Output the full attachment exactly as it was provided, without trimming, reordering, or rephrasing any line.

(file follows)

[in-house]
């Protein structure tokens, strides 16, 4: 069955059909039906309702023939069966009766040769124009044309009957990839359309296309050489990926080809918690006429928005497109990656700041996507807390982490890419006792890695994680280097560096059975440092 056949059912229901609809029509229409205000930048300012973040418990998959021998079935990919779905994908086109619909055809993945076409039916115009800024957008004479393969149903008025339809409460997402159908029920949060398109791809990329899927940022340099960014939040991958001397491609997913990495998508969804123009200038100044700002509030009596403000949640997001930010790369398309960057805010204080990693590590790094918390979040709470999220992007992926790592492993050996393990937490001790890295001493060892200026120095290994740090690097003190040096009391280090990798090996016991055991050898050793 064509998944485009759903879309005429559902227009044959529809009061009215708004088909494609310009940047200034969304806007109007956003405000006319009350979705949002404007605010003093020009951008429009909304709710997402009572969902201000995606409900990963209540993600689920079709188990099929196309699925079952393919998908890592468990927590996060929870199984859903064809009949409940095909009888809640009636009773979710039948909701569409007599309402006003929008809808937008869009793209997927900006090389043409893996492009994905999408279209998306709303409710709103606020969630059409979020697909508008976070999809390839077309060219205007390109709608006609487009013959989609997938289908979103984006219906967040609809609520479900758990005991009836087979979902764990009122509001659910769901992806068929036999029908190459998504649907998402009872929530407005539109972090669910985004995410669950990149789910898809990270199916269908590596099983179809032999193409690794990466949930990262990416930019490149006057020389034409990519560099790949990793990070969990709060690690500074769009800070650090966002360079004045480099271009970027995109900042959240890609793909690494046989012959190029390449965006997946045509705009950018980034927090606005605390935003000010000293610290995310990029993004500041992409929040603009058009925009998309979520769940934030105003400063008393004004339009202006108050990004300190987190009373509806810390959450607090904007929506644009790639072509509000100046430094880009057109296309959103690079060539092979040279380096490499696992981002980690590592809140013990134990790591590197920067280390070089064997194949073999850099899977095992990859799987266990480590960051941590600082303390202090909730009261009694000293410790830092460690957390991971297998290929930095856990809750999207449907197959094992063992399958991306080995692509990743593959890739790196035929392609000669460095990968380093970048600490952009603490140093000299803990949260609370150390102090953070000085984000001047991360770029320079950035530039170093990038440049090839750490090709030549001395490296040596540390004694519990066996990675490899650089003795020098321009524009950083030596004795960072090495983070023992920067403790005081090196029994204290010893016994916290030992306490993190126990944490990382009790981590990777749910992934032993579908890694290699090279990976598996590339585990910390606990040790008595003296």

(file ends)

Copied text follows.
[in-house]
């Protein structure tokens, strides 16, 4: 069955059909039906309702023939069966009766040769124009044309009957990839359309296309050489990926080809918690006429928005497109990656700041996507807390982490890419006792890695994680280097560096059975440092 056949059912229901609809029509229409205000930048300012973040418990998959021998079935990919779905994908086109619909055809993945076409039916115009800024957008004479393969149903008025339809409460997402159908029920949060398109791809990329899927940022340099960014939040991958001397491609997913990495998508969804123009200038100044700002509030009596403000949640997001930010790369398309960057805010204080990693590590790094918390979040709470999220992007992926790592492993050996393990937490001790890295001493060892200026120095290994740090690097003190040096009391280090990798090996016991055991050898050793 064509998944485009759903879309005429559902227009044959529809009061009215708004088909494609310009940047200034969304806007109007956003405000006319009350979705949002404007605010003093020009951008429009909304709710997402009572969902201000995606409900990963209540993600689920079709188990099929196309699925079952393919998908890592468990927590996060929870199984859903064809009949409940095909009888809640009636009773979710039948909701569409007599309402006003929008809808937008869009793209997927900006090389043409893996492009994905999408279209998306709303409710709103606020969630059409979020697909508008976070999809390839077309060219205007390109709608006609487009013959989609997938289908979103984006219906967040609809609520479900758990005991009836087979979902764990009122509001659910769901992806068929036999029908190459998504649907998402009872929530407005539109972090669910985004995410669950990149789910898809990270199916269908590596099983179809032999193409690794990466949930990262990416930019490149006057020389034409990519560099790949990793990070969990709060690690500074769009800070650090966002360079004045480099271009970027995109900042959240890609793909690494046989012959190029390449965006997946045509705009950018980034927090606005605390935003000010000293610290995310990029993004500041992409929040603009058009925009998309979520769940934030105003400063008393004004339009202006108050990004300190987190009373509806810390959450607090904007929506644009790639072509509000100046430094880009057109296309959103690079060539092979040279380096490499696992981002980690590592809140013990134990790591590197920067280390070089064997194949073999850099899977095992990859799987266990480590960051941590600082303390202090909730009261009694000293410790830092460690957390991971297998290929930095856990809750999207449907197959094992063992399958991306080995692509990743593959890739790196035929392609000669460095990968380093970048600490952009603490140093000299803990949260609370150390102090953070000085984000001047991360770029320079950035530039170093990038440049090839750490090709030549001395490296040596540390004694519990066996990675490899650089003795020098321009524009950083030596004795960072090495983070023992920067403790005081090196029994204290010893016994916290030992306490993190126990944490990382009790981590990777749910992934032993579908890694290699090279990976598996590339585990910390606990040790008595003296």